FOR IMMEDIATE RELEASE
Thursday, May 23, 2019
Brooklyn DA Moves to Vacate Conviction of Man Who Was
Likely Mentally Disabled When He Pleaded Guilty to
Rape of Mentally Disabled Acquaintance
Analysis of Defendant’s Medical and Psychological History, and Statements, Show He Likely Lacked Capacity to Know She was Unable to Consent Because of Her Disability; Defense Counsel Likely Provided Ineffective Assistance by not Raising Condition as a Defense
Brooklyn District Attorney Eric Gonzalez today announced that following a thorough investigation by his Conviction Review Unit, he will move to vacate a rape conviction against Livingston Broomes, 70, who served four years in prison after pleading guilty to second-degree rape. A careful analysis of the evidence in the case, including the likely mental disabilities of the defendant and the mental disability of the complaining witness, as well as the lack of a robust defense, led to the decision to vacate the conviction and dismiss the indictment.
District Attorney Gonzalez said, “After a lengthy and extensive investigation into this case, I have concluded that the cause of justice requires that we vacate the conviction of Mr. Broomes. Expert analysis of his mental capacity and an examination of the rest of the evidence reveal that the case was prosecuted as if an intellectually able individual had sexual relations with a person incapable of consent. The CRU investigation, however, revealed that he also likely suffered mental disabilities and likely did not receive effective legal assistance. This vacatur is part of my continued commitment to correct any injustice that took place in Brooklyn.”
The defendant will appear today at 2:15 p.m. before Brooklyn Supreme Court Justice Matthew D’Emic at 320 Jay Street, 15th floor. Publication of the full CRU report is contingent of the defendant’s waiver.
The District Attorney said that in early May 2011, a 32-year-old woman who had an intellectual disability discovered she was pregnant. She told the police and the Brooklyn District Attorney’s Office that Broomes, a 63-year-old acquaintance, forced her to have sex with him on multiple occasions. The defendant was arrested on May 3, 2011. On March 15, 2012, the defendant pleaded guilty to second-degree rape, i.e., engaging in sexual intercourse with someone who is incapable of consent by reason of being mentally disabled or mentally incapacitated.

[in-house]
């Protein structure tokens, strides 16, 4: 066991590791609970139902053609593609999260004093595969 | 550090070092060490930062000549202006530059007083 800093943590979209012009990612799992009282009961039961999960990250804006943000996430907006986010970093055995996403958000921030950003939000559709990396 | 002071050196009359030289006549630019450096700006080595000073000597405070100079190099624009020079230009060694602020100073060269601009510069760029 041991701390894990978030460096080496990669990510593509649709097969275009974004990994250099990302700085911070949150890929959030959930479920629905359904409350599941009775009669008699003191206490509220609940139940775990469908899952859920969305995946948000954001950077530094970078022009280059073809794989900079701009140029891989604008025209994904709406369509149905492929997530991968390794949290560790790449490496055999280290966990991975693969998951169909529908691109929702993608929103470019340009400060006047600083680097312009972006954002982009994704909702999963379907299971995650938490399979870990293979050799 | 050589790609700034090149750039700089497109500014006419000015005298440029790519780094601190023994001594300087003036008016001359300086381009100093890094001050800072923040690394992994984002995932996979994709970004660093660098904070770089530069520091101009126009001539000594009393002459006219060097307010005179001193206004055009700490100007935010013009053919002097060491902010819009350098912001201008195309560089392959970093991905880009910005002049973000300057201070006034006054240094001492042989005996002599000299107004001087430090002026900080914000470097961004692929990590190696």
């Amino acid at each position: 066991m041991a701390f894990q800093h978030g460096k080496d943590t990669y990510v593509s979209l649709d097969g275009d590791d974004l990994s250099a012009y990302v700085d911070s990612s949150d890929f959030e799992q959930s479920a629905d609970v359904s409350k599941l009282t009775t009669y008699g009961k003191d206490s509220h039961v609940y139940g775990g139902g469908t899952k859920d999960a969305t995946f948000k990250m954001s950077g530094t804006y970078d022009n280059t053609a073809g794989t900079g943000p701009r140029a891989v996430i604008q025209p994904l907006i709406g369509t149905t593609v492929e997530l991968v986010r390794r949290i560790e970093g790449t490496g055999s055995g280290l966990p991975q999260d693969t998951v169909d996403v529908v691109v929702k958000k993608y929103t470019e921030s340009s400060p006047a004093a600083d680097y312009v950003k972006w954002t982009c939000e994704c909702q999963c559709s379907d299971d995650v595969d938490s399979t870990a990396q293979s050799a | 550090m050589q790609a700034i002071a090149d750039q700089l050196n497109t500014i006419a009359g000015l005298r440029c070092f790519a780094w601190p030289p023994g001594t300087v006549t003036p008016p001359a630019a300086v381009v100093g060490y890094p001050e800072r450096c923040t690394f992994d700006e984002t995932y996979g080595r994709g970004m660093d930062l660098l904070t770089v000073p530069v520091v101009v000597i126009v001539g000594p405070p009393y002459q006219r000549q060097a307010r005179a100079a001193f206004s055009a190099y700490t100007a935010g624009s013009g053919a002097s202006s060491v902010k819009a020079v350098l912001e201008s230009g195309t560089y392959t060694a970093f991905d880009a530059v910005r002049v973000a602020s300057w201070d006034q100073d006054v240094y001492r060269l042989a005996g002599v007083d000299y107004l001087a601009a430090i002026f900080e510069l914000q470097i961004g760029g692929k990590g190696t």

He was sentenced to four years in prison and 10 years’ supervised release. He completed his sentence in September 2014 and was to continue to be on post-release supervision until 2024. He was also required to register as a sex offender.
The CRU investigation revealed that the defendant was born in Barbados and was involved in a motorcycle accident in his late teens or early twenties and was severely injured, suffering two broken legs and serious head trauma that left him comatose for more than six months. He was diagnosed with dementia within weeks of his 2011 arrest. Relatives characterized him as “slow.” The complaining witness was classified as a special needs child and attended a high school for teenagers with developmental disabilities.
Furthermore, the investigation found, the defendant’s counsel didn’t recall that a few months after his arrest he began displaying signs of dementia and admitted he never considered an affirmative defense. According to the transcript of his guilty plea, the defendant told the judge “I really didn’t rape nobody,” but then proceeded to plead guilty.
The CRU investigation included an examination of police and court records, interviews with family members of the complaining witness and defendant, interviews with the defense attorney, and medical reports and examinations of both complaining witness and defendant.
The CRU has concluded that the defendant was likely mentally disabled at the time of the alleged offense and, therefore, pleaded guilty to a crime which he may not have legally committed. Furthermore, the defendant’s likely diminished mental capacity to recognize the complaining witness’s intellectual disability may well have contributed to his inability to comprehend that she could not legally consent to engage in sex or that his conduct was wrong. The CRU has also concluded that his plea was probably unknowing and, consequently, involuntary.
To date, the work of the Conviction Review Unit has resulted in 26 convictions being vacated. In addition, the CRU has found that of the cases reviewed thus far, 80 convictions are just and will not be recommended to be vacated. Approximately 80 cases are pending review.